Ali Khademhosseini is a scientist in a hurry. Khademhosseini, now an associate professor at Harvard Medical School, earned his PhD from the Massachusetts Institute of Technology in just three years and eight months. He published 12 first-author papers during his graduate studies, working on engineering cellular microenvironments in Robert Langer's lab. Khademohesseini recommends making a plan of action before starting experiments. He told me, "I often wrote an outline of my project including the innovation and expected analysis methods to have a plan of what the paper would look like at the end. I then went about testing various hypotheses. It is important to design experiments in which even a failure results in new knowledge."
According to NSF data in 2011 a PhD in life sciences in the United States took a median of 6.9 years, down from 7.7 years in 1991. A few PhD programs, like the Department of Biology at Stanford University, say it takes students five and a half years. However, an eight-year PhD is not unheard of in many grad schools. PIs may want to keep good students around longer but most students look forward to "real" life after graduate school.
I'd sought out Khademohesseini and other "rapid grads" because I also graduated in less than five years, well, just barely—four years and 11 months. I wanted to know if it was just chance, or if we shared common strategies.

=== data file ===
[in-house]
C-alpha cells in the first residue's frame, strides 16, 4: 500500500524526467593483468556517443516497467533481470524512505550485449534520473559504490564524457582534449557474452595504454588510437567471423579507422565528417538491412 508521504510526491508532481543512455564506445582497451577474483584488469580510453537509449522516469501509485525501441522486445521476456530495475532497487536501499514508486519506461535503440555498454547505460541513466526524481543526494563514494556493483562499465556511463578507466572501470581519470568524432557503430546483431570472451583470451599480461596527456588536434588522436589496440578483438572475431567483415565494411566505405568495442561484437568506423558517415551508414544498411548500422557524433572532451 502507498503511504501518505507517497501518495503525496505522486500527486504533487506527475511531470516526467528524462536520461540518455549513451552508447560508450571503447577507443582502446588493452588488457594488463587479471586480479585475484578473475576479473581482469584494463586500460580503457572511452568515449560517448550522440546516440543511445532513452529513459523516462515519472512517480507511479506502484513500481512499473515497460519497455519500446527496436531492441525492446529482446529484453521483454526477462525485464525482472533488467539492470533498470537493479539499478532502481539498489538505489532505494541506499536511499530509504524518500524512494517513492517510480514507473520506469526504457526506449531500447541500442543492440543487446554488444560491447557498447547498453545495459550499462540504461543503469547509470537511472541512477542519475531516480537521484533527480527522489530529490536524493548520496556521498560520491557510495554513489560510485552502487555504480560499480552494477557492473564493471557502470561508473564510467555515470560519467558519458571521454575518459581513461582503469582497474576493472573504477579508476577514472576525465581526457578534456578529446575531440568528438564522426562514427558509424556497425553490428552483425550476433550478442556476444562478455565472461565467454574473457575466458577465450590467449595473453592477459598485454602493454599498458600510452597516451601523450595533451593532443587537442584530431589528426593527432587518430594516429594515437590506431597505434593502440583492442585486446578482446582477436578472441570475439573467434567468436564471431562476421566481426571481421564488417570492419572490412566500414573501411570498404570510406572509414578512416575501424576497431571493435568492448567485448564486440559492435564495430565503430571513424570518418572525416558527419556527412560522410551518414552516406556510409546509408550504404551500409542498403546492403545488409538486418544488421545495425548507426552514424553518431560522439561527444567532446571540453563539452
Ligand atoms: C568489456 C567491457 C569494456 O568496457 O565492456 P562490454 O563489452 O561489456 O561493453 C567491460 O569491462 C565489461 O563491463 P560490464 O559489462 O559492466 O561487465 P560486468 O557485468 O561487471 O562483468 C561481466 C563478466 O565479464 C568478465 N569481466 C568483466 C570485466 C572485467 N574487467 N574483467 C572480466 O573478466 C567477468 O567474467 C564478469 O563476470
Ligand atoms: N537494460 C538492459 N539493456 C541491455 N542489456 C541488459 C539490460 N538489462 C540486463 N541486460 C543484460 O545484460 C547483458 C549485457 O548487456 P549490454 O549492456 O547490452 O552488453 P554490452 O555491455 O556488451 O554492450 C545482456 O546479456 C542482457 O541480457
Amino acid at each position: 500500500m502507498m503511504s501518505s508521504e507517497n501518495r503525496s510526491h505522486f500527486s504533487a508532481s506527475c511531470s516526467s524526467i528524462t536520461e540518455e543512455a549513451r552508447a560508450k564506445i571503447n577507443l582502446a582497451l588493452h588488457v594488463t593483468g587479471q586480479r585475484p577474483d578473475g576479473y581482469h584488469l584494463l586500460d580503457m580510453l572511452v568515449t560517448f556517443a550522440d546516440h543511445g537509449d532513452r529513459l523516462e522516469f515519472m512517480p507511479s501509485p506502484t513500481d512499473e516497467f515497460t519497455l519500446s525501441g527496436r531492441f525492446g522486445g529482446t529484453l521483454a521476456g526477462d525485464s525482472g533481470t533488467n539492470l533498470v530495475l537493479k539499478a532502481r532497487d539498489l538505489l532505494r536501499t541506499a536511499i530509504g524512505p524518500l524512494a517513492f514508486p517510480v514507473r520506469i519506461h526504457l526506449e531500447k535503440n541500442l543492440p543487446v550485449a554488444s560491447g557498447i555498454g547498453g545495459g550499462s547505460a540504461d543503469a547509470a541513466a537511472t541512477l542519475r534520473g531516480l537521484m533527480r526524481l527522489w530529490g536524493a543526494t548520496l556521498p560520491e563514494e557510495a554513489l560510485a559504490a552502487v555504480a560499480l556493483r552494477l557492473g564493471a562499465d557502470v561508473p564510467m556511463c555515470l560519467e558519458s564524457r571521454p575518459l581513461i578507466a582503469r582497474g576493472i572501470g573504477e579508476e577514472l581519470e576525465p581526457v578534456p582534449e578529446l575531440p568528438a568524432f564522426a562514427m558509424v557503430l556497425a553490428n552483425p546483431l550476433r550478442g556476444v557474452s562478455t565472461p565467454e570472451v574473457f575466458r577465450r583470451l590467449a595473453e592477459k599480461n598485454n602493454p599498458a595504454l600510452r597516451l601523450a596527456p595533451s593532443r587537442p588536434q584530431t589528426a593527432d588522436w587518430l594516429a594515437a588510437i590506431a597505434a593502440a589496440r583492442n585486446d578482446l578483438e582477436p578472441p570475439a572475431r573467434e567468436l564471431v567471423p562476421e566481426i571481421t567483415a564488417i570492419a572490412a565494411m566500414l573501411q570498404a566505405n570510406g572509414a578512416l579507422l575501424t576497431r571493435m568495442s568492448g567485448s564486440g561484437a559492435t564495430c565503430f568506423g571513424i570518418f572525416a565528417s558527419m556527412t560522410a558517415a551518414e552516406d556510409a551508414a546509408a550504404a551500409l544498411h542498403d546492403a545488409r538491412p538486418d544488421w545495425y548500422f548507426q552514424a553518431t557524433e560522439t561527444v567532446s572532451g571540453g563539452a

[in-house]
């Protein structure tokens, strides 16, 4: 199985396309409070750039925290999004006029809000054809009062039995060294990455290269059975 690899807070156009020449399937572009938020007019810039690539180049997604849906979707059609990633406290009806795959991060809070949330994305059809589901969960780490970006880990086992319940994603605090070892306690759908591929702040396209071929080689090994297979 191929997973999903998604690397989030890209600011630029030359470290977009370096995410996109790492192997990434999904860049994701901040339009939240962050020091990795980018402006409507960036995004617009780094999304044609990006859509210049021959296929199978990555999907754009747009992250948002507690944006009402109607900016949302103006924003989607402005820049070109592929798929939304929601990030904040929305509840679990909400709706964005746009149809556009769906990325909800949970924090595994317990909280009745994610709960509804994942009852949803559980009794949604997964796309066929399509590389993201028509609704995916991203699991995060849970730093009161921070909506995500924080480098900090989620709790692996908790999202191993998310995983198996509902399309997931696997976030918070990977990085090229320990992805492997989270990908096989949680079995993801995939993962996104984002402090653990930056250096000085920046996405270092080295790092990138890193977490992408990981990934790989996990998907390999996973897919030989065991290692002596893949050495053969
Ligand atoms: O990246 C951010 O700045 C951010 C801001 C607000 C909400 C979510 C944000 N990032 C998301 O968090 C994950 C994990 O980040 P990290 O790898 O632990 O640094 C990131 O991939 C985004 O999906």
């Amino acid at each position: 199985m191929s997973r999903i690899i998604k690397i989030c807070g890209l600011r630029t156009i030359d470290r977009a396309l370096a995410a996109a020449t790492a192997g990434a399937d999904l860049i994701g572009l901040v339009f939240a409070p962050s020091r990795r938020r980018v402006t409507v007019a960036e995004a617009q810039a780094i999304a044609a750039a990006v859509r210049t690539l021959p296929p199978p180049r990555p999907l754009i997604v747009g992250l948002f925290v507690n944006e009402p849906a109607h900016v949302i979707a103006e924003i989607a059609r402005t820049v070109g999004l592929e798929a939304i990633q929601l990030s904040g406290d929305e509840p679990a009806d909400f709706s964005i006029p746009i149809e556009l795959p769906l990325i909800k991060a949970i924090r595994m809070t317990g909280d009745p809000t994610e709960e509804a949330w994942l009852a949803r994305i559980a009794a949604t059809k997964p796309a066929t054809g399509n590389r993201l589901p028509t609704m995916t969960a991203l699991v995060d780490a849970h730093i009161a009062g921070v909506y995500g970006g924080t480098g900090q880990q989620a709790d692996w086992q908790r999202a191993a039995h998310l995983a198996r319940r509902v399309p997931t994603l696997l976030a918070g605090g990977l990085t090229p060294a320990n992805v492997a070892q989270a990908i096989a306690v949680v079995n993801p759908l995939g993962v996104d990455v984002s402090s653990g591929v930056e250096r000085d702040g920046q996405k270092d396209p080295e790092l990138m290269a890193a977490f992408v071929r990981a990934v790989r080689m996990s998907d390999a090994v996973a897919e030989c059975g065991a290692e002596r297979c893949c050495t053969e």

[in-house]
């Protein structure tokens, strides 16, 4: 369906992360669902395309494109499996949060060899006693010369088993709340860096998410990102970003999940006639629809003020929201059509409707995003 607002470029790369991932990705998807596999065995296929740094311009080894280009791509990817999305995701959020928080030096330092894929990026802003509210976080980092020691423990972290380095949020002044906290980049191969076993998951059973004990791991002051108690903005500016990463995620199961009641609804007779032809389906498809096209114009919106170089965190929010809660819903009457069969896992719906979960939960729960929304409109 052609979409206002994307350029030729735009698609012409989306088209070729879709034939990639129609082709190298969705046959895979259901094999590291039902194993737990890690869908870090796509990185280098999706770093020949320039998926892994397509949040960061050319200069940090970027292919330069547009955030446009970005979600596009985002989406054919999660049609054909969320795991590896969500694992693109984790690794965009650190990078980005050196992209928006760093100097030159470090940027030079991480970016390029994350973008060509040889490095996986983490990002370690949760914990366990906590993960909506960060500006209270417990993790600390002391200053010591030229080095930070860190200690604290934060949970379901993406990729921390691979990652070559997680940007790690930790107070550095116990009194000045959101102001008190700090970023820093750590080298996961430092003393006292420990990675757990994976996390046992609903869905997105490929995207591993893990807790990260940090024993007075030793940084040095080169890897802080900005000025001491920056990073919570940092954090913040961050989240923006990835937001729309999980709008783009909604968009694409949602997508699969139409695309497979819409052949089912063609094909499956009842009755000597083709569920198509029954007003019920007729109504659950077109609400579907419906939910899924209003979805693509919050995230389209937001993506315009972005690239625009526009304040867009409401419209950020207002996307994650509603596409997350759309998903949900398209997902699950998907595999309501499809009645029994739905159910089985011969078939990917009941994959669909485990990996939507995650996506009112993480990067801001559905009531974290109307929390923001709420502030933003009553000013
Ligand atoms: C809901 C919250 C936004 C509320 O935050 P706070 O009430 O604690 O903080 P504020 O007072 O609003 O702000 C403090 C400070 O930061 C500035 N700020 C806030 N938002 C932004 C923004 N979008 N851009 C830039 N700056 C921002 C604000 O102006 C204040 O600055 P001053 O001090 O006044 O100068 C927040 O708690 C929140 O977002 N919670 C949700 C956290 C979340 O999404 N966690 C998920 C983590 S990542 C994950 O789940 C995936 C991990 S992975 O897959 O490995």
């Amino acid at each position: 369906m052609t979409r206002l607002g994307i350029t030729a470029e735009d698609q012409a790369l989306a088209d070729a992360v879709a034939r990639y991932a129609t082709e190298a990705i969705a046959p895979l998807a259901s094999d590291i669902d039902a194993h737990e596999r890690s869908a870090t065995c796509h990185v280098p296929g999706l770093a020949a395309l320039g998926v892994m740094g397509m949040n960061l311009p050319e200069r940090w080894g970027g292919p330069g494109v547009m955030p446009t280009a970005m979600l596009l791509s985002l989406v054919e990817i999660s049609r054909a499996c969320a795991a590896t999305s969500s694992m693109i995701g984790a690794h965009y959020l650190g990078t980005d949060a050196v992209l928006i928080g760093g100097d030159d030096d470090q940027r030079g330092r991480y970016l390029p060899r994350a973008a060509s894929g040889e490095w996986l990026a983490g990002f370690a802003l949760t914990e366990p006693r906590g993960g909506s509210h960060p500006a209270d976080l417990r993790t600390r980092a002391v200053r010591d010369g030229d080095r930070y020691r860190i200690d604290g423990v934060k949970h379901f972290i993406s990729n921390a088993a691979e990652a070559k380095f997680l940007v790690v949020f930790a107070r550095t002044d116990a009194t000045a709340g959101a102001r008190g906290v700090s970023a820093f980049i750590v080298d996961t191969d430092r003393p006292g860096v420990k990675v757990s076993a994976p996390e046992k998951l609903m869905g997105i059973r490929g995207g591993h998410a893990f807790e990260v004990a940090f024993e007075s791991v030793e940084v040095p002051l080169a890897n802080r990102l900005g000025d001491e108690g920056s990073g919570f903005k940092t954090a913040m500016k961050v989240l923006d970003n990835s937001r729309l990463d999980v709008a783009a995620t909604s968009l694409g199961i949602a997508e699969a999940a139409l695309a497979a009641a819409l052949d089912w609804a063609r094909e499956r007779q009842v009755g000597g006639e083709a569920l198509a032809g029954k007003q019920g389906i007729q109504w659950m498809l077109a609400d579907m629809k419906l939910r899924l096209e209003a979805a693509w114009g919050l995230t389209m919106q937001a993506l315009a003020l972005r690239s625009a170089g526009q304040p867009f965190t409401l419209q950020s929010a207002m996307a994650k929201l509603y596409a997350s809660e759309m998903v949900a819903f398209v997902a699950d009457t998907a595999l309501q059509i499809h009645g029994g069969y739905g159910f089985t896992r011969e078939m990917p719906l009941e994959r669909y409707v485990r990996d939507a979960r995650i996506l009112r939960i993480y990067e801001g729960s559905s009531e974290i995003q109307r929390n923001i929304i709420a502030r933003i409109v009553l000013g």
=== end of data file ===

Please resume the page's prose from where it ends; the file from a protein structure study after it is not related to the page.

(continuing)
I did my graduate work in Ora Weisz's lab at the University of Pittsburgh where I worked on endocytosis and exocytosis in polarized kidney cells. Entering grad school, it was not my goal to get out fast, and yet, in addition to having plain good luck, I did a few things that accelerated graduation. During my rotations, I looked for a good mentor and supportive lab mates rather than a specific research topic. I succeeded in finding an amazing mentor who helped keep my project focused and lab mates who were willing to provide guidance and protocols. I also had good peer advice. Another student advised me to push for frequent thesis committee meetings, one every eight months rather than sitting back and waiting to be nagged. I also started job hunting eight months before I planned to graduate. This reminded everyone, myself included, that I needed to get out into the real world. When I got a job offer just a few months later, my graduation timeline was accelerated. Needing to quickly write my thesis, I was glad that I had kept a spreadsheet with all the papers I had read, with first author in one column, year in the second, and one sentence about the paper in the third. I found I could easily search my spreadsheet, finding papers that I had kept in alphabetical order by first author.